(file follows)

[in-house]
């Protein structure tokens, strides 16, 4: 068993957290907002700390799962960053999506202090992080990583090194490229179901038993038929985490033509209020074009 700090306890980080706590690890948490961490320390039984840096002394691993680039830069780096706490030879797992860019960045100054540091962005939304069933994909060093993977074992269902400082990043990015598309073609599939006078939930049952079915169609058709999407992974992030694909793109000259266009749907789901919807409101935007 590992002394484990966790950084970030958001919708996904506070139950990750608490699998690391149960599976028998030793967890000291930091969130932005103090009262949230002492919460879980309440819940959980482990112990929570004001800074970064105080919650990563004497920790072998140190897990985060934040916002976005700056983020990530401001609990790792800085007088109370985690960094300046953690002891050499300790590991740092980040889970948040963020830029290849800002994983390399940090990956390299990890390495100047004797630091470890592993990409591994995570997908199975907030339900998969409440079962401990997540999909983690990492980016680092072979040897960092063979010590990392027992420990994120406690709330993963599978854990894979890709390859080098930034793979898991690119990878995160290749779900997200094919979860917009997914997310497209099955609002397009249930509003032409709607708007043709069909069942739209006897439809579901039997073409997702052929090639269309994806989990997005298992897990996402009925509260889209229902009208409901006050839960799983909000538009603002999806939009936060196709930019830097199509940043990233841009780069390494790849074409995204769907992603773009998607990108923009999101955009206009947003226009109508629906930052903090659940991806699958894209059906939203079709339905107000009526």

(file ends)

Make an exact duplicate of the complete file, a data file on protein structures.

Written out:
[in-house]
């Protein structure tokens, strides 16, 4: 068993957290907002700390799962960053999506202090992080990583090194490229179901038993038929985490033509209020074009 700090306890980080706590690890948490961490320390039984840096002394691993680039830069780096706490030879797992860019960045100054540091962005939304069933994909060093993977074992269902400082990043990015598309073609599939006078939930049952079915169609058709999407992974992030694909793109000259266009749907789901919807409101935007 590992002394484990966790950084970030958001919708996904506070139950990750608490699998690391149960599976028998030793967890000291930091969130932005103090009262949230002492919460879980309440819940959980482990112990929570004001800074970064105080919650990563004497920790072998140190897990985060934040916002976005700056983020990530401001609990790792800085007088109370985690960094300046953690002891050499300790590991740092980040889970948040963020830029290849800002994983390399940090990956390299990890390495100047004797630091470890592993990409591994995570997908199975907030339900998969409440079962401990997540999909983690990492980016680092072979040897960092063979010590990392027992420990994120406690709330993963599978854990894979890709390859080098930034793979898991690119990878995160290749779900997200094919979860917009997914997310497209099955609002397009249930509003032409709607708007043709069909069942739209006897439809579901039997073409997702052929090639269309994806989990997005298992897990996402009925509260889209229902009208409901006050839960799983909000538009603002999806939009936060196709930019830097199509940043990233841009780069390494790849074409995204769907992603773009998607990108923009999101955009206009947003226009109508629906930052903090659940991806699958894209059906939203079709339905107000009526």